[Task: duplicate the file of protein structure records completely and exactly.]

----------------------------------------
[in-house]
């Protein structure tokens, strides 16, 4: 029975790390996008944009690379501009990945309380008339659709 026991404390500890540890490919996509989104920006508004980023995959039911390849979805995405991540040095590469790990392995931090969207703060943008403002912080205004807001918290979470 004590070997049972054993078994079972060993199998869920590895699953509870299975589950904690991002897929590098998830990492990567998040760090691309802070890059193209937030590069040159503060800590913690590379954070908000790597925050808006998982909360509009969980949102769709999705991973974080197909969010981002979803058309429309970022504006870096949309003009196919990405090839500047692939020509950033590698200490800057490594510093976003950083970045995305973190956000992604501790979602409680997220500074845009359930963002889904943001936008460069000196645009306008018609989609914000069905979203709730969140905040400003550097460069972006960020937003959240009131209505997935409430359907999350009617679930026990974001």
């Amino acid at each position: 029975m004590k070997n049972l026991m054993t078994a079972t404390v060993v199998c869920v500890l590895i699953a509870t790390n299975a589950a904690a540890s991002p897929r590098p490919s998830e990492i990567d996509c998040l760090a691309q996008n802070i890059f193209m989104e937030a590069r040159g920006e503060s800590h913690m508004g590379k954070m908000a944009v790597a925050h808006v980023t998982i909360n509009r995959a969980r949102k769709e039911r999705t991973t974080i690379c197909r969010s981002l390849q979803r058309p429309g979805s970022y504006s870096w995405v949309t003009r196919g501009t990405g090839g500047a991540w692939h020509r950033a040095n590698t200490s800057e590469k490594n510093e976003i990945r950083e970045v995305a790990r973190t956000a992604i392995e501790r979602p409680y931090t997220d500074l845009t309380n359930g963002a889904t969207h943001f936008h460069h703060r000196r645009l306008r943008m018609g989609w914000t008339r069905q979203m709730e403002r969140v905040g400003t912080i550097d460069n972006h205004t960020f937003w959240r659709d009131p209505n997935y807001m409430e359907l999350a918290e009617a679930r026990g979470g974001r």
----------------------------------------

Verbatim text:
[in-house]
């Protein structure tokens, strides 16, 4: 029975790390996008944009690379501009990945309380008339659709 026991404390500890540890490919996509989104920006508004980023995959039911390849979805995405991540040095590469790990392995931090969207703060943008403002912080205004807001918290979470 004590070997049972054993078994079972060993199998869920590895699953509870299975589950904690991002897929590098998830990492990567998040760090691309802070890059193209937030590069040159503060800590913690590379954070908000790597925050808006998982909360509009969980949102769709999705991973974080197909969010981002979803058309429309970022504006870096949309003009196919990405090839500047692939020509950033590698200490800057490594510093976003950083970045995305973190956000992604501790979602409680997220500074845009359930963002889904943001936008460069000196645009306008018609989609914000069905979203709730969140905040400003550097460069972006960020937003959240009131209505997935409430359907999350009617679930026990974001």
């Amino acid at each position: 029975m004590k070997n049972l026991m054993t078994a079972t404390v060993v199998c869920v500890l590895i699953a509870t790390n299975a589950a904690a540890s991002p897929r590098p490919s998830e990492i990567d996509c998040l760090a691309q996008n802070i890059f193209m989104e937030a590069r040159g920006e503060s800590h913690m508004g590379k954070m908000a944009v790597a925050h808006v980023t998982i909360n509009r995959a969980r949102k769709e039911r999705t991973t974080i690379c197909r969010s981002l390849q979803r058309p429309g979805s970022y504006s870096w995405v949309t003009r196919g501009t990405g090839g500047a991540w692939h020509r950033a040095n590698t200490s800057e590469k490594n510093e976003i990945r950083e970045v995305a790990r973190t956000a992604i392995e501790r979602p409680y931090t997220d500074l845009t309380n359930g963002a889904t969207h943001f936008h460069h703060r000196r645009l306008r943008m018609g989609w914000t008339r069905q979203m709730e403002r969140v905040g400003t912080i550097d460069n972006h205004t960020f937003w959240r659709d009131p209505n997935y807001m409430e359907l999350a918290e009617a679930r026990g979470g974001r």